Trying so hard to do good

A well-meaning environmental organization has some of the best publicity it’s had for ages. At the point of publicizing, it trumpets its email newsletters and gives out its website address.

On inspection, the website is broken. The newsletter link leads to an error. The contact-us link leads to a web form and a land-line telephone number. If you ring the land line, you are always put through to the voicemail, giving you a mobile number.

At the other end of the mobile number is your first contact with a real human being since the publicity drive. He explains that a new website is under construction. This is his excuse for the current website being in a parlous state, despite there being no mention of it on the current website.

Finally he reveals what’s been needed all along: an email address. The fellow on the phone suggests you email it and ask to be subscribed to the newsletter. He rubbishes the form you’ve filled in as, good heavens, no, that won’t work! That’ll have just disappeared.

You suggest to him that he should put the email address on the site. You mention that this was your fourth attempt at contacting them, and that other people might be discouraged by the difficulty in getting in touch. That they might assume that the contact form did what it actually said it did, and they were being ignored. He reacts as though you’ve just suggested a revolutionary, novel yet vaguely enticing way of life that might just be the key to sustaining human life on earth. He wouldn’t appreciate the irony.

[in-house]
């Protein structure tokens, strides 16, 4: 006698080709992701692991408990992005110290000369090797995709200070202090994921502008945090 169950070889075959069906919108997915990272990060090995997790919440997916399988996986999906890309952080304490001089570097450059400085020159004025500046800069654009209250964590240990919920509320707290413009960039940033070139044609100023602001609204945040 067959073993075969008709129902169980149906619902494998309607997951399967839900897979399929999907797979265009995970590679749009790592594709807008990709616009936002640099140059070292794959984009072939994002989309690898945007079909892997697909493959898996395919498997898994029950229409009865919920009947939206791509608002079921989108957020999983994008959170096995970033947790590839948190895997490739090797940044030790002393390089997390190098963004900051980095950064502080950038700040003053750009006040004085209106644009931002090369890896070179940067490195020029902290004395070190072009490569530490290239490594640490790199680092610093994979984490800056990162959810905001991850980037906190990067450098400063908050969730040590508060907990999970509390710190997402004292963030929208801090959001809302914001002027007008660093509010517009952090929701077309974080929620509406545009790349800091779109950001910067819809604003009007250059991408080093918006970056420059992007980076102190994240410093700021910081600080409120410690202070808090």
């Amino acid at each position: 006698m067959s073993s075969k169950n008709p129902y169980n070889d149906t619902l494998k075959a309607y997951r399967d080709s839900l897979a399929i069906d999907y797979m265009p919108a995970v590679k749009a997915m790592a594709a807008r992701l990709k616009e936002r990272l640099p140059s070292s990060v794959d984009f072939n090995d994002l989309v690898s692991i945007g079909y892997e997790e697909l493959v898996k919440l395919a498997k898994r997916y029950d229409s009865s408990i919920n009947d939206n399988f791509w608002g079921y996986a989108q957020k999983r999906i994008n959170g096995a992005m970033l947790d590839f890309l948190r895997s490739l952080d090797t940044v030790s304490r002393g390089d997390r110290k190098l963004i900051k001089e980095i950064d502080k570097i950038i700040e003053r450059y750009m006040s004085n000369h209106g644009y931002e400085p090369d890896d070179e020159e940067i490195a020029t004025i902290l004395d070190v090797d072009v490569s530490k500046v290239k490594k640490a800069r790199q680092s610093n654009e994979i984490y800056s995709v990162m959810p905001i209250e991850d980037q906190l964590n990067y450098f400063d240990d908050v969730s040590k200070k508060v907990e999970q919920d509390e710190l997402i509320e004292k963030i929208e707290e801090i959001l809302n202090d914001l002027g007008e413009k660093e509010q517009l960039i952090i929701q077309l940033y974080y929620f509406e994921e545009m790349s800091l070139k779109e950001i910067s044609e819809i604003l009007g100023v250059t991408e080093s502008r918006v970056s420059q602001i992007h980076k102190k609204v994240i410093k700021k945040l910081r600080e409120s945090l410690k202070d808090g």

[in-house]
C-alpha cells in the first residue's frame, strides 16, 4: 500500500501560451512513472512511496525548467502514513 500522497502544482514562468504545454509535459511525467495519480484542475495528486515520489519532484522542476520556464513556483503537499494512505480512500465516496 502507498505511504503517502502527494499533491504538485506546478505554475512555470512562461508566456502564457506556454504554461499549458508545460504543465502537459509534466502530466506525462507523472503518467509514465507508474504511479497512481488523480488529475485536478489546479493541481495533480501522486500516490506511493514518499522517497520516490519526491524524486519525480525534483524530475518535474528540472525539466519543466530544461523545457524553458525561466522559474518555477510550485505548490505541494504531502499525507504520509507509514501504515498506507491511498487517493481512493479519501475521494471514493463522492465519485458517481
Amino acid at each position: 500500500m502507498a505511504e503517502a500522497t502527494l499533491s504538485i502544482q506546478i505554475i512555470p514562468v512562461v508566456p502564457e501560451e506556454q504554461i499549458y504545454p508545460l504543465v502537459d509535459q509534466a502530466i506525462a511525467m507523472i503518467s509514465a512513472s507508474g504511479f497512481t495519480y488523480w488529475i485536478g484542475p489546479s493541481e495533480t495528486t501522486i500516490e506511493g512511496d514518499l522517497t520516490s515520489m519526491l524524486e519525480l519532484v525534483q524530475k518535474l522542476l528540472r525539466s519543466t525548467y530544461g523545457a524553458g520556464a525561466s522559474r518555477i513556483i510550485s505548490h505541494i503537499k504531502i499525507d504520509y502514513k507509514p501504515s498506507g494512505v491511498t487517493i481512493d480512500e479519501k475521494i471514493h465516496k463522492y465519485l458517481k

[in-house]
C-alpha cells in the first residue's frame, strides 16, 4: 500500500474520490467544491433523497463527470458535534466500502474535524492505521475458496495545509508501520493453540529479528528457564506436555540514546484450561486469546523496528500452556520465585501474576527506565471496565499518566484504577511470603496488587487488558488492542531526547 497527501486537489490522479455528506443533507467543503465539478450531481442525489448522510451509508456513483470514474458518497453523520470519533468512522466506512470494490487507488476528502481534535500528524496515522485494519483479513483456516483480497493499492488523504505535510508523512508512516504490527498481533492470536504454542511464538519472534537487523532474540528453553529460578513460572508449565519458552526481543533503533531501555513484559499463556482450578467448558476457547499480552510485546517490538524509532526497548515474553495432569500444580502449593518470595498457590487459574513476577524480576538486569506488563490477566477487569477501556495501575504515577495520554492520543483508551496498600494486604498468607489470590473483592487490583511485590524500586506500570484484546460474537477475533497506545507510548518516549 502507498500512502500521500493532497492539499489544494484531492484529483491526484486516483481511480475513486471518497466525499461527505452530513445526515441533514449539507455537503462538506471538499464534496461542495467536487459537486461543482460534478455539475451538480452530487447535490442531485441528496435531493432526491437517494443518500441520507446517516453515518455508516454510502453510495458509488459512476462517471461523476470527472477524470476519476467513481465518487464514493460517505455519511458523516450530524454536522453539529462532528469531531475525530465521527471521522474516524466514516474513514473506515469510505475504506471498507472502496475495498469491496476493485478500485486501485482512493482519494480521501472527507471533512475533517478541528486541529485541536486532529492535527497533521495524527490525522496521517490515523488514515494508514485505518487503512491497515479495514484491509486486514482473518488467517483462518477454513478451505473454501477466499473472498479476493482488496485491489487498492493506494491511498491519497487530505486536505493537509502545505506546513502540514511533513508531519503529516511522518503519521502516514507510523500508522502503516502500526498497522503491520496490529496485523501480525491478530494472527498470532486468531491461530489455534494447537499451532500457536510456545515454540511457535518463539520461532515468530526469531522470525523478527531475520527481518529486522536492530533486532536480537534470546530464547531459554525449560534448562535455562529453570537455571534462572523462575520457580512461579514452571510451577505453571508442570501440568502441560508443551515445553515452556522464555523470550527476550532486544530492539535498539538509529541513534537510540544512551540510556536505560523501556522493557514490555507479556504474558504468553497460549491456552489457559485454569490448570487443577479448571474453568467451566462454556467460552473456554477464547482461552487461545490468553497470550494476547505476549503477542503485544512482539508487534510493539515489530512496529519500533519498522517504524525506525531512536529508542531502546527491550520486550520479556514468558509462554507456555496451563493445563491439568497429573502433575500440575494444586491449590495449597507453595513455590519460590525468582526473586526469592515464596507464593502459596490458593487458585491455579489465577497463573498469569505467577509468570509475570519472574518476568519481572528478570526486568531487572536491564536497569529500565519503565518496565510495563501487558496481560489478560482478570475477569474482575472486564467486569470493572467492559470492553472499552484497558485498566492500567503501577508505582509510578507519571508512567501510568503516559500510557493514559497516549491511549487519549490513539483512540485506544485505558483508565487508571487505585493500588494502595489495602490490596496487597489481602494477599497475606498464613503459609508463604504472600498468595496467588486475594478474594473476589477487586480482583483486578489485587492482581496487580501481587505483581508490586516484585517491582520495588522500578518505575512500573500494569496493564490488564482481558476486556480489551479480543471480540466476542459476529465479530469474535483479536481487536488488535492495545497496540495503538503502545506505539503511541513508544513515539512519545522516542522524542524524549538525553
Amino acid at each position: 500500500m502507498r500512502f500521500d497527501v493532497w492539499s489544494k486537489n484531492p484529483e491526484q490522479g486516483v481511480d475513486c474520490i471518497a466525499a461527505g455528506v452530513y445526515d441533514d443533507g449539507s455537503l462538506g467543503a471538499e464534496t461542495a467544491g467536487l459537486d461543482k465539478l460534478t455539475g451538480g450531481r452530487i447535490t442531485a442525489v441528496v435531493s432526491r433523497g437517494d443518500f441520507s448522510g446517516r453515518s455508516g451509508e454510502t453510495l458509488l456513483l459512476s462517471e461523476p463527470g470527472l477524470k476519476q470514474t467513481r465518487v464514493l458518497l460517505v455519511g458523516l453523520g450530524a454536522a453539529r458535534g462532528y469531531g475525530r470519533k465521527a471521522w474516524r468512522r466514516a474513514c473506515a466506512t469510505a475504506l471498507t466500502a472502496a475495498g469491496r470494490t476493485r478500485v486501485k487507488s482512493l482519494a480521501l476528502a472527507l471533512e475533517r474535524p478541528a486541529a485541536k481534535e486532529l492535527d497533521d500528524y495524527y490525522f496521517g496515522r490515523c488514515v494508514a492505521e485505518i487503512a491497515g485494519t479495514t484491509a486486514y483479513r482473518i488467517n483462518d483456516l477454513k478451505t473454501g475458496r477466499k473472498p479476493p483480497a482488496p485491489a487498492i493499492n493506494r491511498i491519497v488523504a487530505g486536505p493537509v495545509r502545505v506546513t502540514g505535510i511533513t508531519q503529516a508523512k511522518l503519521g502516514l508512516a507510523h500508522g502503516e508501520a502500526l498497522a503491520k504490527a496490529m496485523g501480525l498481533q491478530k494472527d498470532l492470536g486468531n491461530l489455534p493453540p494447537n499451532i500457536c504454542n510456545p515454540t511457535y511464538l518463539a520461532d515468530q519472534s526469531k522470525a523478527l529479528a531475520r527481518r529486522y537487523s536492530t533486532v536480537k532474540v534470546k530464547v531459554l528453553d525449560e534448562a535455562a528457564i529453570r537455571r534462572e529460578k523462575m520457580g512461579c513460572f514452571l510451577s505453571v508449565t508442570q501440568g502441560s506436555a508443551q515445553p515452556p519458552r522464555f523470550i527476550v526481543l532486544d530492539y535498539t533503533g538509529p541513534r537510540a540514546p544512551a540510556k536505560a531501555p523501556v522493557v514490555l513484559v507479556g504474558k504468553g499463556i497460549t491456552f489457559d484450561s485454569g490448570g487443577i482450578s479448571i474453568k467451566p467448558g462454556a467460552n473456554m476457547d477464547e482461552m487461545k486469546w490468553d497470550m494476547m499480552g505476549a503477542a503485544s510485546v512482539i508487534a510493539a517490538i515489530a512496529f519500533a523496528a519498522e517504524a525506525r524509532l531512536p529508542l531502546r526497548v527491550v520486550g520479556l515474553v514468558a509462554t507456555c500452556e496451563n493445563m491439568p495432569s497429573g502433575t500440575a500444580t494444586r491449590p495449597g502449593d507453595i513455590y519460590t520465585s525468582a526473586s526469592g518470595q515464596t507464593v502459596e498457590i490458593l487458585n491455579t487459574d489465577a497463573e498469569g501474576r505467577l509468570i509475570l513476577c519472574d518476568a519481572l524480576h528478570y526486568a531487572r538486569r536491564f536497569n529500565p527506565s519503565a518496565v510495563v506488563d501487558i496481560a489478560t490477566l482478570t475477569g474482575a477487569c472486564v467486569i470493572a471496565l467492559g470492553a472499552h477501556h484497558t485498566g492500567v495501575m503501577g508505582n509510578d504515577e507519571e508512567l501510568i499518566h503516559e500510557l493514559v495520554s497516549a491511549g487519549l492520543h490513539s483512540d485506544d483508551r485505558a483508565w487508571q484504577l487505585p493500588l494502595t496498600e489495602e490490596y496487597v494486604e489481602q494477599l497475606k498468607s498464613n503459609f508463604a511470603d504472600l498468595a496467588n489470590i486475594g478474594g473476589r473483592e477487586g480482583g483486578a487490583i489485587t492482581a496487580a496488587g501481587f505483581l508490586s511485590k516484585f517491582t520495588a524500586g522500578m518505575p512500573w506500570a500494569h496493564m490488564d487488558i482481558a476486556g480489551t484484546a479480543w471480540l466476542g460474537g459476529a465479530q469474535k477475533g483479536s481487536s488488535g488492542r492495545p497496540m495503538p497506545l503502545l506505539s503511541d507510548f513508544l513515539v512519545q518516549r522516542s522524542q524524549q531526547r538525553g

… Twenty-four hours later, there is still no reply to your email enquiry. Maybe the address is broken. Maybe they’re having technical difficulties. Maybe, yet again, your attempts to contact them have been frustrated, and the communication has just… disappeared. Who knows? Time to ring the mobile again? Or time to just give up?

It doesn’t have to be this difficult to do what’s right, of course. But why is it always so?

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4 Responses to Trying so hard to do good

  1. K says:

    If you define “doing good” as “battling the powerful forces of individual selfishness, State indifference and the military/industrial complex’s lust for destruction”, you have an answer of sorts. It’s difficult pretty much by definition.

    But doing bad things isn’t easy either. Some people don’t seem to have grasped this, judging by the number of outraged blog posts from people who decided to use an ill-reputed multinational and then are surprised that the product and/or customer service isn’t up to scratch.

    “Customer service put me on hold for TEN MINUTES! That’s long enough to induce a miscarriage in a pregnant worker!”

    “If they can kill wildlife with their waste water, why can’t they send round a repairman?”

    Etc.

  2. looby says:

    I agree with everything you’ve said about teh charity, but…more importantly…this just looks great jps, and of course, there’s a comments facility – hurrah!

    A new beginning. It must have been a lot of work, but it looks really well-organised and attractive.

  3. sbalb says:

    K – the ignorance of these matters still stuns me, though: that a co-worker can offer me a Nestlé Kit-Kat, or ask “who’s George Monbiot?”

    Thanks for the compliments, Looby. I’d like to think I’m looking really well-organised and attractive too, but I don’t think tatty blue dressing-gowns convey that sort of detail.

  4. K says:

    offer me a Nestlé Kit-Kat, or ask “who’s George Monbiot?

    I see your Kit-Kat, and I raise you a co-worker discussion about whether an interview candidate would be able to do the job, since she had moral objections to car use. One member of the panel turned to me and asked in a stage whisper: “So what’s wrong with cars, then?”

    Sheer ignorance can be shocking, but it’s better than knowing about a company’s global ASBO and still expecting to get sympathy when they don’t deliver your sodding fridge on time. I’m pretty sure that people who do this are the same people who claim that gangsters are kind to their muvvers.

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